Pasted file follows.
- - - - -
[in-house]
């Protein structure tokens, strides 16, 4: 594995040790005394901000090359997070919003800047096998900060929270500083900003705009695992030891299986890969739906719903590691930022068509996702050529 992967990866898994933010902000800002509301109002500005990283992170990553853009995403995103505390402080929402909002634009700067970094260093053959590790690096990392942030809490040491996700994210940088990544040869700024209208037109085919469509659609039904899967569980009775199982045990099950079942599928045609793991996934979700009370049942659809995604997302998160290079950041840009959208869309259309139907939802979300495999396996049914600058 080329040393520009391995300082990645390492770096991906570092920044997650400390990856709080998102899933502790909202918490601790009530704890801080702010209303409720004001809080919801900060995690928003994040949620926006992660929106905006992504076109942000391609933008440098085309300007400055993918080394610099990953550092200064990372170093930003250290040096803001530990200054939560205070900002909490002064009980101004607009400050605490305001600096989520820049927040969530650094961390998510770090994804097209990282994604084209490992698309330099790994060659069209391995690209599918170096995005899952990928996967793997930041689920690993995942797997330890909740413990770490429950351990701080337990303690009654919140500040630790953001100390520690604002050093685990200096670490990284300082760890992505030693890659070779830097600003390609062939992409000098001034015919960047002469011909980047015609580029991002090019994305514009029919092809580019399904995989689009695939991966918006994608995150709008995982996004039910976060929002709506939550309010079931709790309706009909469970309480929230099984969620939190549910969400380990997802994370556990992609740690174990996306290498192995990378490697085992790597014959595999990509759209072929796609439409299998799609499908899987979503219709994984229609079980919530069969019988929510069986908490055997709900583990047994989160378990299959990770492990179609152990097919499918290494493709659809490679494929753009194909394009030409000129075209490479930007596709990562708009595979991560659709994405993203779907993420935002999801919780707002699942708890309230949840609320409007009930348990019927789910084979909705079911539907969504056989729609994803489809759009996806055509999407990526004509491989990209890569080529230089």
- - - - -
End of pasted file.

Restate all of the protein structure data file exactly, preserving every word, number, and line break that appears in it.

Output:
[in-house]
């Protein structure tokens, strides 16, 4: 594995040790005394901000090359997070919003800047096998900060929270500083900003705009695992030891299986890969739906719903590691930022068509996702050529 992967990866898994933010902000800002509301109002500005990283992170990553853009995403995103505390402080929402909002634009700067970094260093053959590790690096990392942030809490040491996700994210940088990544040869700024209208037109085919469509659609039904899967569980009775199982045990099950079942599928045609793991996934979700009370049942659809995604997302998160290079950041840009959208869309259309139907939802979300495999396996049914600058 080329040393520009391995300082990645390492770096991906570092920044997650400390990856709080998102899933502790909202918490601790009530704890801080702010209303409720004001809080919801900060995690928003994040949620926006992660929106905006992504076109942000391609933008440098085309300007400055993918080394610099990953550092200064990372170093930003250290040096803001530990200054939560205070900002909490002064009980101004607009400050605490305001600096989520820049927040969530650094961390998510770090994804097209990282994604084209490992698309330099790994060659069209391995690209599918170096995005899952990928996967793997930041689920690993995942797997330890909740413990770490429950351990701080337990303690009654919140500040630790953001100390520690604002050093685990200096670490990284300082760890992505030693890659070779830097600003390609062939992409000098001034015919960047002469011909980047015609580029991002090019994305514009029919092809580019399904995989689009695939991966918006994608995150709008995982996004039910976060929002709506939550309010079931709790309706009909469970309480929230099984969620939190549910969400380990997802994370556990992609740690174990996306290498192995990378490697085992790597014959595999990509759209072929796609439409299998799609499908899987979503219709994984229609079980919530069969019988929510069986908490055997709900583990047994989160378990299959990770492990179609152990097919499918290494493709659809490679494929753009194909394009030409000129075209490479930007596709990562708009595979991560659709994405993203779907993420935002999801919780707002699942708890309230949840609320409007009930348990019927789910084979909705079911539907969504056989729609994803489809759009996806055509999407990526004509491989990209890569080529230089």